October 19, 2018

New FDA Rules for Infant Formula

The FDA just published a new interim rule about infant formula. It sets standards for manufacturers to ensure that they produce safe formula that supports healthy growth. The rule, along with two draft guidance documents for industry, was published on February 6, 2014.

Powdered Infant FormulaSince 25% of all infants are never breast fed, and by three months, two-thirds are consuming some infant formula, this rule is crucial. Infants who do not have any medical or dietary problems should be able to grow and thrive on any infant formula marketed in the United States.

Michael Taylor, the FDA’s deputy commissioner for foods and veterinary medicine said in a statement, “many families rely on infant formula as either the sole source of nutrition or an integral part of an infant’s diet through 12 months of age. The FDA sets high quality standards for infant formulas because nutritional deficiencies during this critical time of development can have a significant impact on a child’s long-term health and well-being.”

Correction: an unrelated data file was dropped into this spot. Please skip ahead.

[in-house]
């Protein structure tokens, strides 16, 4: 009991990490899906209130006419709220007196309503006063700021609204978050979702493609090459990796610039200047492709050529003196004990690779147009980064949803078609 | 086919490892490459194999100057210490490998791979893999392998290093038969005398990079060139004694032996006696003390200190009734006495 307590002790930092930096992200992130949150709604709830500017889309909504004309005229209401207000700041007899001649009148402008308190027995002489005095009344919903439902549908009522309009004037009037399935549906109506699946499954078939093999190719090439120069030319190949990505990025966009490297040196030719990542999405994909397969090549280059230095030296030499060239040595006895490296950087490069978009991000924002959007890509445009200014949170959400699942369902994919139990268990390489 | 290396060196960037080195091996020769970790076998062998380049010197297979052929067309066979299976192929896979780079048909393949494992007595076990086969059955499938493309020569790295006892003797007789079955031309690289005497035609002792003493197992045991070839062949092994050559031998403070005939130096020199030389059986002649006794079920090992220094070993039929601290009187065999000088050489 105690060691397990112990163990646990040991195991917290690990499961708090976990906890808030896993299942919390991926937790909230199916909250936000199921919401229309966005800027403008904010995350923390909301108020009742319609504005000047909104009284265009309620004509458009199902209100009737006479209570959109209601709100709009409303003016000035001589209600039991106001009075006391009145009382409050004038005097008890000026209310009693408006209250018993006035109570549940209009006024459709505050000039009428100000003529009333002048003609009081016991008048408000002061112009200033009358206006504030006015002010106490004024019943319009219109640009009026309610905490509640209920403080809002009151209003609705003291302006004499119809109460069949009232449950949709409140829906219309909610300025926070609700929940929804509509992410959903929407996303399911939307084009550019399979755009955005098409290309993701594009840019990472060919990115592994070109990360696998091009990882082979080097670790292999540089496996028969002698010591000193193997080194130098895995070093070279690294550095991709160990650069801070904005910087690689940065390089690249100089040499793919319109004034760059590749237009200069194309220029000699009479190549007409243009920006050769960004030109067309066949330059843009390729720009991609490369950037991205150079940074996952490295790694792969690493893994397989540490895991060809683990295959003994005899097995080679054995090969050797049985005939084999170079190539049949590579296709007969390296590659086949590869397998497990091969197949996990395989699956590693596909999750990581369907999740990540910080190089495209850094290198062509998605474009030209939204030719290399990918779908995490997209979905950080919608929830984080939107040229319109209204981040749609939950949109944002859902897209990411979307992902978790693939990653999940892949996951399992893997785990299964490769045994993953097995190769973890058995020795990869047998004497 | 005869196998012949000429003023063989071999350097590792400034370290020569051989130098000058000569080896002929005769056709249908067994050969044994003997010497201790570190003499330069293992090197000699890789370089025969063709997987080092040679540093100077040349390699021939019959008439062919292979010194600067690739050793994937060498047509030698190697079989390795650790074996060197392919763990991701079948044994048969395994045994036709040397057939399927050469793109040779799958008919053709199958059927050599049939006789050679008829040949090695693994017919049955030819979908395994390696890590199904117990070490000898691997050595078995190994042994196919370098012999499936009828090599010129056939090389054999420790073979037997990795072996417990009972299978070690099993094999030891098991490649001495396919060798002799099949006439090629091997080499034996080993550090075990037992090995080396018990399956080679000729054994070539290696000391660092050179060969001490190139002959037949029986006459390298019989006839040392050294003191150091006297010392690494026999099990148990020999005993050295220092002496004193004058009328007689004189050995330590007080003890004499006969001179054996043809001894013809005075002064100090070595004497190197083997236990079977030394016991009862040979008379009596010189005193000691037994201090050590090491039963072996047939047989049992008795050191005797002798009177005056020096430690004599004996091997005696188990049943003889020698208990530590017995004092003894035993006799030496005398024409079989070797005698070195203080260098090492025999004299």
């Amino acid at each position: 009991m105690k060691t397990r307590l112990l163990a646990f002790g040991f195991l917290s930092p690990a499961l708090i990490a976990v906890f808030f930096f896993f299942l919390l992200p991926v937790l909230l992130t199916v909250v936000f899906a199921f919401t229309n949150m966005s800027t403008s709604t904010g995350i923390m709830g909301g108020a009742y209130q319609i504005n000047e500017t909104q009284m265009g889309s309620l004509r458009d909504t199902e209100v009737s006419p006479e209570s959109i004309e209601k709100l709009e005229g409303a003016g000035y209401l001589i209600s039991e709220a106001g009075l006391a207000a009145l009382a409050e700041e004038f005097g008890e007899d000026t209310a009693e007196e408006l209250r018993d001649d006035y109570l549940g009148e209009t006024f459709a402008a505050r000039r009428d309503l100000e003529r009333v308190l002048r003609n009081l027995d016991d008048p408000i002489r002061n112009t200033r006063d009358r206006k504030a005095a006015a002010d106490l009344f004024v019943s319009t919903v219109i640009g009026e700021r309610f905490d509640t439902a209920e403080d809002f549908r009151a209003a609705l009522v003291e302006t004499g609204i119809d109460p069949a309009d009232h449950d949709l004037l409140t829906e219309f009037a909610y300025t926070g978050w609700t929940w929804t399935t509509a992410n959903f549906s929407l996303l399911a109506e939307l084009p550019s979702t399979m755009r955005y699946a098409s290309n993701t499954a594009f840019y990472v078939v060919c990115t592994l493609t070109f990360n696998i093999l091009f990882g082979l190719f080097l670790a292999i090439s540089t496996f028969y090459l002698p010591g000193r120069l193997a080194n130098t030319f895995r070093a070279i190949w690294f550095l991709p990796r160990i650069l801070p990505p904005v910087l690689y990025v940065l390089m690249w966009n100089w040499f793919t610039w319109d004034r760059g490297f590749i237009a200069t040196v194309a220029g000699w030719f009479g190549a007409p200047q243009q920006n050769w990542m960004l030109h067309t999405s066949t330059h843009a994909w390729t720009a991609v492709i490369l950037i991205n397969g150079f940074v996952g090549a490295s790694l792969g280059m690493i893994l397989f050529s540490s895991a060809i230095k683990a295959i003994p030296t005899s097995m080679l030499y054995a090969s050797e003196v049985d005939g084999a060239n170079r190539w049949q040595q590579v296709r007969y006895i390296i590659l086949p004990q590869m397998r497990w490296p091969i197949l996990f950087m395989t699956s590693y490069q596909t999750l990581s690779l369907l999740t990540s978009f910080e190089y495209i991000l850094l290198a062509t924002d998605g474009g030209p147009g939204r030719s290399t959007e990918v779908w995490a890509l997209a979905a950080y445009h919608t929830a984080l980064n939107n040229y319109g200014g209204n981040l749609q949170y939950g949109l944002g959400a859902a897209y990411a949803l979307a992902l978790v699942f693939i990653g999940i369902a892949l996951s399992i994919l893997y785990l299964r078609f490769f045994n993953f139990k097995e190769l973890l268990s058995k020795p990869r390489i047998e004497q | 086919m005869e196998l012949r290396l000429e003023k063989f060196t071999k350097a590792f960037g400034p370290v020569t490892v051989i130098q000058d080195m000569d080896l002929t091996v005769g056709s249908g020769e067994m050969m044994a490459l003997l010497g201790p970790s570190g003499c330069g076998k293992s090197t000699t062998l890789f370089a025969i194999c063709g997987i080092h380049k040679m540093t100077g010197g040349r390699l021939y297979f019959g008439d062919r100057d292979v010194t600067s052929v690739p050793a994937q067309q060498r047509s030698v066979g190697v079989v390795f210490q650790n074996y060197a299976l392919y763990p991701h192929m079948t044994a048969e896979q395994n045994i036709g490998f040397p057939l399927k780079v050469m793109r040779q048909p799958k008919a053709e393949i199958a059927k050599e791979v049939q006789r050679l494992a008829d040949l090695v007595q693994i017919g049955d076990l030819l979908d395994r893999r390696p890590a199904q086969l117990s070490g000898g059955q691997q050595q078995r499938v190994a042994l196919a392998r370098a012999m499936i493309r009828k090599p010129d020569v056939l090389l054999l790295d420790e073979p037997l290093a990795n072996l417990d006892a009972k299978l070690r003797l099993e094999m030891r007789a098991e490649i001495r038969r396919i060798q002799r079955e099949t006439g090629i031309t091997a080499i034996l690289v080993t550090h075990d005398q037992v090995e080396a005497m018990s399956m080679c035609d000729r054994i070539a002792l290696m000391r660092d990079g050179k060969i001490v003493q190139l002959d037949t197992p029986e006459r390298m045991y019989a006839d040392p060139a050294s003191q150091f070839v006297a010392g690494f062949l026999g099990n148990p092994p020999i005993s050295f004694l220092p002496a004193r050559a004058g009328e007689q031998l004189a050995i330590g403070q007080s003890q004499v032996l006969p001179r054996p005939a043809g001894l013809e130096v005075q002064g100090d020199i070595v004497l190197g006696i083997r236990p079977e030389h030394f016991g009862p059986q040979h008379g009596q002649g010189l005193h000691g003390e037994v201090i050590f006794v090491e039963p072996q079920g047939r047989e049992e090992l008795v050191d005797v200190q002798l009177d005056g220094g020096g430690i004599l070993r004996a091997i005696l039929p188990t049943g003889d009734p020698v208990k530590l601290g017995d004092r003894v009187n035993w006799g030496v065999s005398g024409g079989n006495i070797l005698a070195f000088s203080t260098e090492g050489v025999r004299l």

The rule covers quality control, notification, and record and reporting requirements for infant formula manufacturers, along with establishing good manufacturing practices (GMP). Manufacturers are required to test for Cronobacter and Salmonella contamination. Many manufacturers already follow GMP and quality control measures.

Some of the nutrient specifications include fortification with iron. Infants should not be given cow’s milk, since it contains little iron which is poorly absorbed when fed in this form. Cow’s milk given to babies under 6 months can cause bowel irritation and blood loss, which can lead to anemia.

If you are interested in more about this issue, the FDA’s page on Infant Formula 101 has lots of information, including how to safely prepare and store infant formula, and how to look out for counterfeit formula. You can report concerns or problems with infant formula to FDA Medwatch.

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